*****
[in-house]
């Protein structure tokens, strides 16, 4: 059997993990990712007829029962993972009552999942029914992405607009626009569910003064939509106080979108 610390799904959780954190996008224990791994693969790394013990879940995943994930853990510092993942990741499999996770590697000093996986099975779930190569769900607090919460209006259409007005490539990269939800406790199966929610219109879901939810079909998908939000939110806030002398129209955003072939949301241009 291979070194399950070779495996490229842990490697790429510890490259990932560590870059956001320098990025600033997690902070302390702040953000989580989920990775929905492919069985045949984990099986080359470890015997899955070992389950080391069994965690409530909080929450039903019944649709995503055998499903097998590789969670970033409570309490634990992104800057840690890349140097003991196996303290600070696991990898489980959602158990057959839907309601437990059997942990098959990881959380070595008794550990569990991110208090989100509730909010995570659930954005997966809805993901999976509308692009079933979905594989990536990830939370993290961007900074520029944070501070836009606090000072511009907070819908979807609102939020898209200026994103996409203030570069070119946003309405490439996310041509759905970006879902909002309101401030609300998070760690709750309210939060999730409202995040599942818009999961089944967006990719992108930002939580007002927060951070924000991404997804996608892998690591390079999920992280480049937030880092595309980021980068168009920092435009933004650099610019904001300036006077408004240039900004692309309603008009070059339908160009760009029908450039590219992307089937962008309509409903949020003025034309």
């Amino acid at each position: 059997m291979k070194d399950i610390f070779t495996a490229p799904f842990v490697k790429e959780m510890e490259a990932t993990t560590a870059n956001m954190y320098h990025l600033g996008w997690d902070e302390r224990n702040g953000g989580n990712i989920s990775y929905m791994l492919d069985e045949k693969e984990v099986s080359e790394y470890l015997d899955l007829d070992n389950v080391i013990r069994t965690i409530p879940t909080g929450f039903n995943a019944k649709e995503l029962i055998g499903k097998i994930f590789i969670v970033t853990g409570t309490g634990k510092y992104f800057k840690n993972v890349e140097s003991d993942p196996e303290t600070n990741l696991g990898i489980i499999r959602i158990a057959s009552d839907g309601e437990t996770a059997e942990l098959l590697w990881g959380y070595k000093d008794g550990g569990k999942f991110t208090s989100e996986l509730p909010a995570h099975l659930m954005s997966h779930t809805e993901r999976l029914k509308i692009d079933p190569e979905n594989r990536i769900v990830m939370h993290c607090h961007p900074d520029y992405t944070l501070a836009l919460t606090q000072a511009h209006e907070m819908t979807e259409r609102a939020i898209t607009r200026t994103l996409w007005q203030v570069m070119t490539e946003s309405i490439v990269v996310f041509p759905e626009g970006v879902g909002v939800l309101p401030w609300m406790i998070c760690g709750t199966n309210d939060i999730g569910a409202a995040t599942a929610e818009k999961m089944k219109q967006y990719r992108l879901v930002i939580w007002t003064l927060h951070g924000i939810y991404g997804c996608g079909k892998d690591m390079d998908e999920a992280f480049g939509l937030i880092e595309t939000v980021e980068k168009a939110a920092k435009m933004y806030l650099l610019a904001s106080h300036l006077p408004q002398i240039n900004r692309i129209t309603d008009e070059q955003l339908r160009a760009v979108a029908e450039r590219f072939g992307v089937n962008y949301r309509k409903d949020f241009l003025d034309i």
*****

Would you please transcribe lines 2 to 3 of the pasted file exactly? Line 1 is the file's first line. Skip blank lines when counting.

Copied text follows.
């Protein structure tokens, strides 16, 4: 059997993990990712007829029962993972009552999942029914992405607009626009569910003064939509106080979108 610390799904959780954190996008224990791994693969790394013990879940995943994930853990510092993942990741499999996770590697000093996986099975779930190569769900607090919460209006259409007005490539990269939800406790199966929610219109879901939810079909998908939000939110806030002398129209955003072939949301241009 291979070194399950070779495996490229842990490697790429510890490259990932560590870059956001320098990025600033997690902070302390702040953000989580989920990775929905492919069985045949984990099986080359470890015997899955070992389950080391069994965690409530909080929450039903019944649709995503055998499903097998590789969670970033409570309490634990992104800057840690890349140097003991196996303290600070696991990898489980959602158990057959839907309601437990059997942990098959990881959380070595008794550990569990991110208090989100509730909010995570659930954005997966809805993901999976509308692009079933979905594989990536990830939370993290961007900074520029944070501070836009606090000072511009907070819908979807609102939020898209200026994103996409203030570069070119946003309405490439996310041509759905970006879902909002309101401030609300998070760690709750309210939060999730409202995040599942818009999961089944967006990719992108930002939580007002927060951070924000991404997804996608892998690591390079999920992280480049937030880092595309980021980068168009920092435009933004650099610019904001300036006077408004240039900004692309309603008009070059339908160009760009029908450039590219992307089937962008309509409903949020003025034309």
């Amino acid at each position: 059997m291979k070194d399950i610390f070779t495996a490229p799904f842990v490697k790429e959780m510890e490259a990932t993990t560590a870059n956001m954190y320098h990025l600033g996008w997690d902070e302390r224990n702040g953000g989580n990712i989920s990775y929905m791994l492919d069985e045949k693969e984990v099986s080359e790394y470890l015997d899955l007829d070992n389950v080391i013990r069994t965690i409530p879940t909080g929450f039903n995943a019944k649709e995503l029962i055998g499903k097998i994930f590789i969670v970033t853990g409570t309490g634990k510092y992104f800057k840690n993972v890349e140097s003991d993942p196996e303290t600070n990741l696991g990898i489980i499999r959602i158990a057959s009552d839907g309601e437990t996770a059997e942990l098959l590697w990881g959380y070595k000093d008794g550990g569990k999942f991110t208090s989100e996986l509730p909010a995570h099975l659930m954005s997966h779930t809805e993901r999976l029914k509308i692009d079933p190569e979905n594989r990536i769900v990830m939370h993290c607090h961007p900074d520029y992405t944070l501070a836009l919460t606090q000072a511009h209006e907070m819908t979807e259409r609102a939020i898209t607009r200026t994103l996409w007005q203030v570069m070119t490539e946003s309405i490439v990269v996310f041509p759905e626009g970006v879902g909002v939800l309101p401030w609300m406790i998070c760690g709750t199966n309210d939060i999730g569910a409202a995040t599942a929610e818009k999961m089944k219109q967006y990719r992108l879901v930002i939580w007002t003064l927060h951070g924000i939810y991404g997804c996608g079909k892998d690591m390079d998908e999920a992280f480049g939509l937030i880092e595309t939000v980021e980068k168009a939110a920092k435009m933004y806030l650099l610019a904001s106080h300036l006077p408004q002398i240039n900004r692309i129209t309603d008009e070059q955003l339908r160009a760009v979108a029908e450039r590219f072939g992307v089937n962008y949301r309509k409903d949020f241009l003025d034309i």